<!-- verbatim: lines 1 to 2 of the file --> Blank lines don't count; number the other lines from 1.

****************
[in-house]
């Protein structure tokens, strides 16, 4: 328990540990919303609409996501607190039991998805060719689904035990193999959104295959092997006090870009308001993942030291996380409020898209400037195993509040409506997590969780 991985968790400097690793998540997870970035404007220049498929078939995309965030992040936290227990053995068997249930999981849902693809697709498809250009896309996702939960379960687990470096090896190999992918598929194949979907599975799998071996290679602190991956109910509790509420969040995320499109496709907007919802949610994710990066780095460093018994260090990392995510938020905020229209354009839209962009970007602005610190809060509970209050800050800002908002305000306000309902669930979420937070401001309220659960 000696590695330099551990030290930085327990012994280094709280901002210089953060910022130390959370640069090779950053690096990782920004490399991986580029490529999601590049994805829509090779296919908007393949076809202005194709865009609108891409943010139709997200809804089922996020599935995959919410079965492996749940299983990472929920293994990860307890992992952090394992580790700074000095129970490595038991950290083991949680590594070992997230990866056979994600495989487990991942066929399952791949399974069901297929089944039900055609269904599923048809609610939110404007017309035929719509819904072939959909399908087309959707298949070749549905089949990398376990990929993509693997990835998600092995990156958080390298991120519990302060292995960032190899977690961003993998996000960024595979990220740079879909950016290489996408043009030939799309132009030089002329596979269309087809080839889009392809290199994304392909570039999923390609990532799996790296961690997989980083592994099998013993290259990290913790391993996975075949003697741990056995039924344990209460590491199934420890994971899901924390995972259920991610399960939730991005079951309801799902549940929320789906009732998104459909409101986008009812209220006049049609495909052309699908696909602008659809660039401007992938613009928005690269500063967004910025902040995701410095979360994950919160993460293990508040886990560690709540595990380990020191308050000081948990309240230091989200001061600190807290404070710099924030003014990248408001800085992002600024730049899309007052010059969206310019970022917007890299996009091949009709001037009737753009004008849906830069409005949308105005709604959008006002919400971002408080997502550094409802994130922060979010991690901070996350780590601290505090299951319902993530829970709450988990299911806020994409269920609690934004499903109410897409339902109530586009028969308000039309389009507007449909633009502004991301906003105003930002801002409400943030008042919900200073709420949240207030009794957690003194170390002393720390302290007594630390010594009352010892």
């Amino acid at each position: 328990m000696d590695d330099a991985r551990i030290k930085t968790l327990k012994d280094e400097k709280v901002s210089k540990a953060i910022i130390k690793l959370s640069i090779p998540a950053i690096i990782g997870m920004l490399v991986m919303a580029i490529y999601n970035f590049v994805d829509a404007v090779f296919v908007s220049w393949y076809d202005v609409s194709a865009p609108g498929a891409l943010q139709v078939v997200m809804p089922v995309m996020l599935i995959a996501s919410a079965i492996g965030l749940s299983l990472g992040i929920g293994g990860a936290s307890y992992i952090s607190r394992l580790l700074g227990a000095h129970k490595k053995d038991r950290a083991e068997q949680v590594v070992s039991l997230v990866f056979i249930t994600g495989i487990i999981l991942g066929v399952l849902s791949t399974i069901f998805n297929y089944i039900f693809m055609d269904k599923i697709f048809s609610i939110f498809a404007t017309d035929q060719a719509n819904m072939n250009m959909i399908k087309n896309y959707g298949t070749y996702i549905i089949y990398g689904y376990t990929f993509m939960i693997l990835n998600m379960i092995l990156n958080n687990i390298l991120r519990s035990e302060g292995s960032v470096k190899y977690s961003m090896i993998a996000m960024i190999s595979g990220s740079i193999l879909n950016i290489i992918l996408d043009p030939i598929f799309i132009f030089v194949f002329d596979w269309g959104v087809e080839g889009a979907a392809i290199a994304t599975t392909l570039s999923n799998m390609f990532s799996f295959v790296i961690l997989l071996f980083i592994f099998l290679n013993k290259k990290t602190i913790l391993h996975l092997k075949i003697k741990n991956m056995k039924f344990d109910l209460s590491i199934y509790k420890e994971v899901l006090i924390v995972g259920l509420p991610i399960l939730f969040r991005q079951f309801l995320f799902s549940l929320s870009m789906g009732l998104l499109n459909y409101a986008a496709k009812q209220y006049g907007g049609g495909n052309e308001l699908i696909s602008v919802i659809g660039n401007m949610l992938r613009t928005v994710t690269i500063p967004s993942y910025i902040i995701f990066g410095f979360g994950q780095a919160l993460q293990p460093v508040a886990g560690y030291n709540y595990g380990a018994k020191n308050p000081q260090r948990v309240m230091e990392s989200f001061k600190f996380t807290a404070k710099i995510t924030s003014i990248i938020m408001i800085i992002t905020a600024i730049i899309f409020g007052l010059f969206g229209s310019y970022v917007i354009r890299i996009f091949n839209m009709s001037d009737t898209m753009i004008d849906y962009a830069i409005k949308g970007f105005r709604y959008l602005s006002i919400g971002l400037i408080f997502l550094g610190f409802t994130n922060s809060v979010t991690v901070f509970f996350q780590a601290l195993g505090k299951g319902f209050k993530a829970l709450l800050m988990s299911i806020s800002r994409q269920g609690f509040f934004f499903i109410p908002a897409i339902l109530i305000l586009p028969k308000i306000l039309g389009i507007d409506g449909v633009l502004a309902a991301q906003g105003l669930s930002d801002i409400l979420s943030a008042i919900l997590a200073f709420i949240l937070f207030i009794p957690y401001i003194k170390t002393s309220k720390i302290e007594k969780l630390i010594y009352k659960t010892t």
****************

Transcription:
[in-house]
């Protein structure tokens, strides 16, 4: 328990540990919303609409996501607190039991998805060719689904035990193999959104295959092997006090870009308001993942030291996380409020898209400037195993509040409506997590969780 991985968790400097690793998540997870970035404007220049498929078939995309965030992040936290227990053995068997249930999981849902693809697709498809250009896309996702939960379960687990470096090896190999992918598929194949979907599975799998071996290679602190991956109910509790509420969040995320499109496709907007919802949610994710990066780095460093018994260090990392995510938020905020229209354009839209962009970007602005610190809060509970209050800050800002908002305000306000309902669930979420937070401001309220659960 000696590695330099551990030290930085327990012994280094709280901002210089953060910022130390959370640069090779950053690096990782920004490399991986580029490529999601590049994805829509090779296919908007393949076809202005194709865009609108891409943010139709997200809804089922996020599935995959919410079965492996749940299983990472929920293994990860307890992992952090394992580790700074000095129970490595038991950290083991949680590594070992997230990866056979994600495989487990991942066929399952791949399974069901297929089944039900055609269904599923048809609610939110404007017309035929719509819904072939959909399908087309959707298949070749549905089949990398376990990929993509693997990835998600092995990156958080390298991120519990302060292995960032190899977690961003993998996000960024595979990220740079879909950016290489996408043009030939799309132009030089002329596979269309087809080839889009392809290199994304392909570039999923390609990532799996790296961690997989980083592994099998013993290259990290913790391993996975075949003697741990056995039924344990209460590491199934420890994971899901924390995972259920991610399960939730991005079951309801799902549940929320789906009732998104459909409101986008009812209220006049049609495909052309699908696909602008659809660039401007992938613009928005690269500063967004910025902040995701410095979360994950919160993460293990508040886990560690709540595990380990020191308050000081948990309240230091989200001061600190807290404070710099924030003014990248408001800085992002600024730049899309007052010059969206310019970022917007890299996009091949009709001037009737753009004008849906830069409005949308105005709604959008006002919400971002408080997502550094409802994130922060979010991690901070996350780590601290505090299951319902993530829970709450988990299911806020994409269920609690934004499903109410897409339902109530586009028969308000039309389009507007449909633009502004991301906003105003930002801002409400943030008042919900200073709420949240207030009794957690003194170390002393720390302290007594630390010594009352010892």